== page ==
Best known as a poet, E.E. Cummings was also an accomplished artist.  While his early work was often abstract, later in his life he frequently painted the view of the mountains from Joy Farm. “Many of the landscapes are either weirdly surreal and muted or else bursting with mad swirls of brilliant colors. His favorite (or at least most frequent) landscape subject by far was Mt Chocorua in the White Mountains of New Hampshire, which often either dominates the canvas or at least makes its presence known (á la Mt Fuji in traditional Japanese painting).”  quote from Ken Lopez Bookseller.


In a “conversation” with himself, Cummings’ compares his paintings with his poetry.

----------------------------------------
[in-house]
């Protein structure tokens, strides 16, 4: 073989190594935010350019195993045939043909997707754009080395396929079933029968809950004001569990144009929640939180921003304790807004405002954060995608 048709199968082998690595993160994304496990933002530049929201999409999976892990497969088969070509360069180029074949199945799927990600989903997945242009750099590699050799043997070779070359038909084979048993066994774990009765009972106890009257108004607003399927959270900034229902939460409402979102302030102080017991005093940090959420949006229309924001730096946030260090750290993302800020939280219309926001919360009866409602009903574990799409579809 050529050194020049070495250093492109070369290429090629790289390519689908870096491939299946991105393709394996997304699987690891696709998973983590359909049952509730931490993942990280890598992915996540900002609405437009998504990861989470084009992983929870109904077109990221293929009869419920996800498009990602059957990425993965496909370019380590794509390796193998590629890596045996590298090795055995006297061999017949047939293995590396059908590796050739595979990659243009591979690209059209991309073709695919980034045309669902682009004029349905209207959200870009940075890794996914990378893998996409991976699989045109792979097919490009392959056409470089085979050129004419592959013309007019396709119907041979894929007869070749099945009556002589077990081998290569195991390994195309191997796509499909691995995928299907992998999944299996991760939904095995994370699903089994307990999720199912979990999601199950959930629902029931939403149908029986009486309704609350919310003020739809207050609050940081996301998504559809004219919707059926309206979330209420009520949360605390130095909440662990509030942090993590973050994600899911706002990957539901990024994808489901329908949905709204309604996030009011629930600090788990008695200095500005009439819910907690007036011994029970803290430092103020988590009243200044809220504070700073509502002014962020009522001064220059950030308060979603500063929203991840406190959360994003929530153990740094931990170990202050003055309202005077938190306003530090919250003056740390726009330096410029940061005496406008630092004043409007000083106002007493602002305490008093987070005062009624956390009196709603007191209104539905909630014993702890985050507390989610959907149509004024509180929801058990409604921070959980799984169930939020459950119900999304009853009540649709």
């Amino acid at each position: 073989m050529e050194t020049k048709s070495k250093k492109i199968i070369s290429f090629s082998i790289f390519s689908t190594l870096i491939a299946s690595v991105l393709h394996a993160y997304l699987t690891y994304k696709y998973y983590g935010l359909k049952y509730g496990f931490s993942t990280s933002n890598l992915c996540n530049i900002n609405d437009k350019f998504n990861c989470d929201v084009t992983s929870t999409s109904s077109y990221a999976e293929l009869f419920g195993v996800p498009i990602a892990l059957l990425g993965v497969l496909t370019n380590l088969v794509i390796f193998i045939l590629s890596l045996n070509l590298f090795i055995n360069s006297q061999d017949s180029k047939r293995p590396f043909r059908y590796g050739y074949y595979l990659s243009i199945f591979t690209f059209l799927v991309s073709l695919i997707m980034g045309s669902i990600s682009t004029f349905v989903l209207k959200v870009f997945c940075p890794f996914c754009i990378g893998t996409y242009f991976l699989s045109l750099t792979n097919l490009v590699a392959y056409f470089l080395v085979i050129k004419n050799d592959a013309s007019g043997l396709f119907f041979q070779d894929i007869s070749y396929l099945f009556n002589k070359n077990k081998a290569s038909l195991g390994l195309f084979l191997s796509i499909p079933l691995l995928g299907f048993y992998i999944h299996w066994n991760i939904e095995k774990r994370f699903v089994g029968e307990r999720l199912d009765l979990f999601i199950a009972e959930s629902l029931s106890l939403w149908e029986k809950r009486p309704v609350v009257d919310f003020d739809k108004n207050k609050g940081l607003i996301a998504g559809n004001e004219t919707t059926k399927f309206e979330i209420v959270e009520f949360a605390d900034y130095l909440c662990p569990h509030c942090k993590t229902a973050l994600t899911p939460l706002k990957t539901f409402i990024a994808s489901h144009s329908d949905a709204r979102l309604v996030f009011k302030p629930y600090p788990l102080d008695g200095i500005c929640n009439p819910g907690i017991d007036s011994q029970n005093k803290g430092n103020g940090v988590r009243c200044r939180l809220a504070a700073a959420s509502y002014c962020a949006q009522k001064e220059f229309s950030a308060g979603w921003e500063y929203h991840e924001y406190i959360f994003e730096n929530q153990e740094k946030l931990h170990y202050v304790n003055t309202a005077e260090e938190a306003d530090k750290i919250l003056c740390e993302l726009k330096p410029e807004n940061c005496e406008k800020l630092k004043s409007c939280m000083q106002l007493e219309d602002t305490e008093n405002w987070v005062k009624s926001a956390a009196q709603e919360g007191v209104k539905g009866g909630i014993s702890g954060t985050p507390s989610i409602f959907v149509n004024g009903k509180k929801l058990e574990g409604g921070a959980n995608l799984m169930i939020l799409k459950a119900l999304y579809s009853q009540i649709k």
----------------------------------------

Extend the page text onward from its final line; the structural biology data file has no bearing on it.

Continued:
“Your poems are rather hard to understand, whereas your paintings are so easy.
Of course—you paint flowers and girls and sunsets; things that everybody understands.
I never met him.
Did you ever hear of nonrepresentational painting?
I am.
Pardon me?
I am a painter, and painting is nonrepresentational.
Not all painting.
No: housepainting is representational.
And what does a housepainter represent?
Ten dollars an hour.
In other words, you don’t want to be serious—
It takes two to be serious.

E.E. Cummings in “Forward to an Exhibit: II” (1945)